Berk: A Cure for Alzheimer's Disease is on the Horizon

As told by Steven L. Berk, M.D.

If no breakthroughs in treatment or prevention occur, there will be 7.7 million Americans with Alzheimer's by 2030.

If no breakthroughs in treatment or prevention occur, there will be 7.7 million Americans with Alzheimer's by 2030.

Physicians see many tragic diseases each day and treat failing organs such as kidneys, the liver, heart or lungs. However, most would agree there is no disease more tragic than Alzheimer’s disease. Alzheimer’s disease is a progressive and irreversible brain disorder that is recognized by loss of memory and ability to think. It is failure of the brain and brings with it a special kind of overwhelming sorrow, frustration and tragedy. It is a disease that destroys the mind and soul of its victim, but one that equally devastates families.

As a geriatrician, I have been well acquainted with the tragedy of this disease, but as one whose father died from Alzheimer’s disease, I have a more poignant understanding of what Alzheimer’s really means. I am not alone. Essentially everyone knows a family that has been touched by the tragedy of Alzheimer’s.

An Uphill Battle

Alzheimer’s disease is diagnosed every 70 seconds in the U.S. Currently, 5.3 million people in the U.S. are affected, but future projections are much worse. It is estimated that if no breakthroughs in treatment or prevention occur, there will be 7.7 million people with this disease by 2030. Alzheimer’s disease is not a normal part of aging and one can live to be over 100 years old without contracting the disease. Unfortunately, however, the disease does increase in frequency with an aging population, so for those who live to be 85, almost half will be diagnosed with Alzheimer’s disease.

The cause of the disease is not well understood and the treatments available are not extremely effective for most patients. There is no way to prevent Alzheimer’s, although staying heart healthy with a good diet, exercise and blood pressure control is helpful.

Diseases that are incurable one day are treatable the next. Great breakthroughs in diagnosis and treatment require the commitment of physicians and scientists around the world. At TTUHSC, we are proud of our faculty members who are fighting the battle against Alzheimer’s disease.

On the Front Lines

Chang Kuo Wu, M.D., is the Corinne Payne Wright Endowed Chair in Alzheimer’s disease and a neurologist who came to us from Feinberg School of Medicine, Northwestern University in Illinois, where he had years of training in testing new drugs for this disease. His research program will give West Texas Alzheimer’s patients an opportunity to receive some of the most promising new treatments.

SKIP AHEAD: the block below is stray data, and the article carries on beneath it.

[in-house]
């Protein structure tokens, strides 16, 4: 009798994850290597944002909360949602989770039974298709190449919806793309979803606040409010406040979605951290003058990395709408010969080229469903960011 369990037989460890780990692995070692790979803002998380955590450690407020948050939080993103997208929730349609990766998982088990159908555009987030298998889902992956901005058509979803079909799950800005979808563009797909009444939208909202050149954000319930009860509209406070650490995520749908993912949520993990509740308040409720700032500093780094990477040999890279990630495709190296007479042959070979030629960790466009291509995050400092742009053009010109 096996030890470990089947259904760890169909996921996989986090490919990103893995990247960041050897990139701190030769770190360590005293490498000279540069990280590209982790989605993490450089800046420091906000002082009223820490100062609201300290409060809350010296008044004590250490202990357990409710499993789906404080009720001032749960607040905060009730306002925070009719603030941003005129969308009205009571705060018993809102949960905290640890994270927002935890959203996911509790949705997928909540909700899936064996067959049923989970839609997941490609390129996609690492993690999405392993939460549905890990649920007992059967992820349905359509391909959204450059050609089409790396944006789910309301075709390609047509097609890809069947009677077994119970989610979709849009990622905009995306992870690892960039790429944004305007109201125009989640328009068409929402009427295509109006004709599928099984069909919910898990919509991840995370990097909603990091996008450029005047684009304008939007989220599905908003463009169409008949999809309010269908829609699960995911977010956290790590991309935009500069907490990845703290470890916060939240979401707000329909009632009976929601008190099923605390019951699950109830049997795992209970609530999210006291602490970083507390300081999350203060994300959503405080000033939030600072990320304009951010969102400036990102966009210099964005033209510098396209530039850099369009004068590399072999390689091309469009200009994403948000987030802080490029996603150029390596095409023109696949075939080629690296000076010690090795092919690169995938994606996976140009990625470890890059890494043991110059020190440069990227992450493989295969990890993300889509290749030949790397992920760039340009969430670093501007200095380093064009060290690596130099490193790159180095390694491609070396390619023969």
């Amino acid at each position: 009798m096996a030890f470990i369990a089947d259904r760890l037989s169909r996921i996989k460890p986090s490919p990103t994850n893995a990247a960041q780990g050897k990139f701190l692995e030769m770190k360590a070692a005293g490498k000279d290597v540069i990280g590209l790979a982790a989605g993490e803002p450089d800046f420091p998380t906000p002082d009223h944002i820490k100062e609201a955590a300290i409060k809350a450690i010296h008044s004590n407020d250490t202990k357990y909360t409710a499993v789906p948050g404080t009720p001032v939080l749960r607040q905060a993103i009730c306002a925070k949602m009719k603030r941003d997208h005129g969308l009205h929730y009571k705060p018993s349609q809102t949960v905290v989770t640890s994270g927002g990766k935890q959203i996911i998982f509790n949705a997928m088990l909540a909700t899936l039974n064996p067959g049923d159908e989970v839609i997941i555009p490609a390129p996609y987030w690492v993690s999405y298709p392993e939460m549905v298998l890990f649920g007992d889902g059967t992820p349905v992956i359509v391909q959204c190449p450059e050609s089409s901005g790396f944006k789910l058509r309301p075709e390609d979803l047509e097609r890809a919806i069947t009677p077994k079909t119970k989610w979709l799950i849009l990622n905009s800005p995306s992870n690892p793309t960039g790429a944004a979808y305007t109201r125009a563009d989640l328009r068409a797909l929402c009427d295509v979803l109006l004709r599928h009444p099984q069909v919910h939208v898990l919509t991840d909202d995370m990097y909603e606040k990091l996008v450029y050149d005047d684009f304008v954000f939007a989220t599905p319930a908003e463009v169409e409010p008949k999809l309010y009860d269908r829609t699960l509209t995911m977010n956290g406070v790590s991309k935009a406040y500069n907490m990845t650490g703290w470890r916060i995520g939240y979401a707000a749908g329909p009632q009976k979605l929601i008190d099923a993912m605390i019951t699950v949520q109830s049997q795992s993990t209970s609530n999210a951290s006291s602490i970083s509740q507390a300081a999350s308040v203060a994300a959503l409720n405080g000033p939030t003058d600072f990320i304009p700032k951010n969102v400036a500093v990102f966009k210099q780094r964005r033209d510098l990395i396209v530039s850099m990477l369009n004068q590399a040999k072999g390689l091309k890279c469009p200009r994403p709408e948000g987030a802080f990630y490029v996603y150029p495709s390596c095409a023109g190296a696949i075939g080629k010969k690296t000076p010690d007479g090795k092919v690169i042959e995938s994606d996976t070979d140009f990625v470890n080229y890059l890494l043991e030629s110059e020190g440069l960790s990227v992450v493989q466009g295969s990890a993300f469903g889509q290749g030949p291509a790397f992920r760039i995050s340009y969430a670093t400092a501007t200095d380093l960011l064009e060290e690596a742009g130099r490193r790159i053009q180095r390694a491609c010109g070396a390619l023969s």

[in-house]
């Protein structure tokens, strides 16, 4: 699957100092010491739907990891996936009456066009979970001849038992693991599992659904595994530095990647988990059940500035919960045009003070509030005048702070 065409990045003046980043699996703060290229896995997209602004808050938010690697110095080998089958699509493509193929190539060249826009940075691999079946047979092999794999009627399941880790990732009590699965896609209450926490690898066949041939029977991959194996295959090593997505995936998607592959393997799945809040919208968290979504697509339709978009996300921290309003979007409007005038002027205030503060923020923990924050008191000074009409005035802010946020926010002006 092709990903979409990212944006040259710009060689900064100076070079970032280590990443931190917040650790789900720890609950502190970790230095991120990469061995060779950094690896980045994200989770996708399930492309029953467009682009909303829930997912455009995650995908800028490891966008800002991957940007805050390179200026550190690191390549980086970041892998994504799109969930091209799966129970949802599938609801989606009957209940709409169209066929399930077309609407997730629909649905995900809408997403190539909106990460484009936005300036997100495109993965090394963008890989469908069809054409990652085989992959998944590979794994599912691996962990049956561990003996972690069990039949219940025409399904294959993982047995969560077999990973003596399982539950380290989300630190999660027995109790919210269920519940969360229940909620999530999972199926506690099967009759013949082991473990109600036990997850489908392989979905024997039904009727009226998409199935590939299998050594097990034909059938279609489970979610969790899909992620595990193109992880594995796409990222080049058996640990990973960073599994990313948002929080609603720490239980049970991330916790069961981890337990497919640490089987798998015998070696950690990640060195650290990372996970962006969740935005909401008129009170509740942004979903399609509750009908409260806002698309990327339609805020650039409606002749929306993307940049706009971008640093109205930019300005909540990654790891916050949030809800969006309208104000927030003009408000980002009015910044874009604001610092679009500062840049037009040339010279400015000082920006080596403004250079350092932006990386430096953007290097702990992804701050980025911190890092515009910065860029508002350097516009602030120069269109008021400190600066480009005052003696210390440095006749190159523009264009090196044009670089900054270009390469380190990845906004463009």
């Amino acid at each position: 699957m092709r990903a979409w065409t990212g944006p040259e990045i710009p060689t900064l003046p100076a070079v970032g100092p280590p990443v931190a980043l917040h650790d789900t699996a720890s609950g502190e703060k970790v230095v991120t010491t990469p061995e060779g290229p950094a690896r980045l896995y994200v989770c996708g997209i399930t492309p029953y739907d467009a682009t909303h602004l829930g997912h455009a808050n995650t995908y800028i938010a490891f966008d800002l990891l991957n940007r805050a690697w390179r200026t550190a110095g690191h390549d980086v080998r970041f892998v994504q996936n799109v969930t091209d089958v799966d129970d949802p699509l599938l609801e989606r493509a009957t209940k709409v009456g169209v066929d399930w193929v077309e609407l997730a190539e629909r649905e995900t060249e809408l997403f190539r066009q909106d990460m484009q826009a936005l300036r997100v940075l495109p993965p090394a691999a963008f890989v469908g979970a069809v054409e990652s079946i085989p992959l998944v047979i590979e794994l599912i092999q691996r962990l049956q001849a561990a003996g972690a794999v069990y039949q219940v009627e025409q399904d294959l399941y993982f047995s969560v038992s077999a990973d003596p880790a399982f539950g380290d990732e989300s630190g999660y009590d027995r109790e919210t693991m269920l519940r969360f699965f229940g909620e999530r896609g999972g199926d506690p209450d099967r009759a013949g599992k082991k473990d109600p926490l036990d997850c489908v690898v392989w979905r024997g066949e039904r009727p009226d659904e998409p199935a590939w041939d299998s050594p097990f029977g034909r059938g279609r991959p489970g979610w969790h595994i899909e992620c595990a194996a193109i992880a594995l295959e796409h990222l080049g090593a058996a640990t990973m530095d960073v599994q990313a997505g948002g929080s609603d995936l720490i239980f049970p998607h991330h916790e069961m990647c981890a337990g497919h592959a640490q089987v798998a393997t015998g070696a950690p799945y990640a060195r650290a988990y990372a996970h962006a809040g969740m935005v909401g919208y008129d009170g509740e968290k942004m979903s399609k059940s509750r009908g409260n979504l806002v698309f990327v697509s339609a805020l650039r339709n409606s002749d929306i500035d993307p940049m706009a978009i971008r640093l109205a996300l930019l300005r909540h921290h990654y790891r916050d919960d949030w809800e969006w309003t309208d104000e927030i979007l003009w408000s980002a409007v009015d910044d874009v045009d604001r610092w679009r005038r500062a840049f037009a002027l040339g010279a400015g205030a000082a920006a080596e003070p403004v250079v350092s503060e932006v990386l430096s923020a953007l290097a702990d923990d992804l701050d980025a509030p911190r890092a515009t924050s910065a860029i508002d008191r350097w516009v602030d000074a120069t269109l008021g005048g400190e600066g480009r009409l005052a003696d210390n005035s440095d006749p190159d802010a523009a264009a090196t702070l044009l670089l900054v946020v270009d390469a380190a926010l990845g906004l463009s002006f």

Sid O’Bryant, Ph.D., assistant professor of neurology and director of research at the F. Marie Hall Institute for Rural and Community Health, has led an investigation into a new blood test that may diagnose Alzheimer’s disease in its early stages and help initiate early treatments.

Andrew Dentino, M.D., the University Medical Center Bernard T. Mittemeyer Endowed Chair in Geriatric Medicine, leads a team of geriatricians and geriatric fellows who treat Alzheimer’s patients. They advise patients about available drugs, new clinical trials and work to preserve quality of life.

Stephanie McClure, M.D., chief of geriatrics and the Mirick-Myers Endowed Chair in Geriatrics at TTUHSC in Amarillo, is the director of the Amarillo Alzheimer’s Academy, a unique program to help caregivers cope with Alzheimer’s.

Parastoo Momeni, Ph.D., assistant professor of medicine, has received funding from the Laura W. Bush Institute for Women’s Health to study the difference in Alzheimer’s disease presentation in men versus women.

The cure for Alzheimer’s disease may await our better understanding of what happens in the Alzheimer’s brain and why. Paula Grammas, Ph.D., executive director of the Garrison Institute on Aging and the Mildred and Shirley L. Garrison Chair in Aging, is funded by the National Institutes of Health to study the role of abnormal blood vessels in Alzheimer’s and her work has been of interest worldwide.

Bradley Miller, M.D., Ph.D., CH Foundation Chair in Neurologic Disease, is an expert in the pathology of the nervous system. He uses brain tissue to understand disease processes and help research teams better understand the disease that caused the death of their Alzheimer’s patients.

In the battle to better understand, cure and cope with Alzheimer’s disease, the School of Medicine has many outstanding individuals fighting on the front lines with the many other researchers around the world, our hopes are in clinics and laboratories.

World Alzheimer's Day

Sept. 21 is World Alzheimer’s Day a time to encourage our patients, support their families and recognize our volunteers, fund raisers, doctors, nurses, researchers and caregivers.

There was once a time when polio attacked the nervous systems of children and adults, causing widespread agony and suffering. Polio was eradicated through scientific discovery. Someday, Alzheimer’s disease will be as well.

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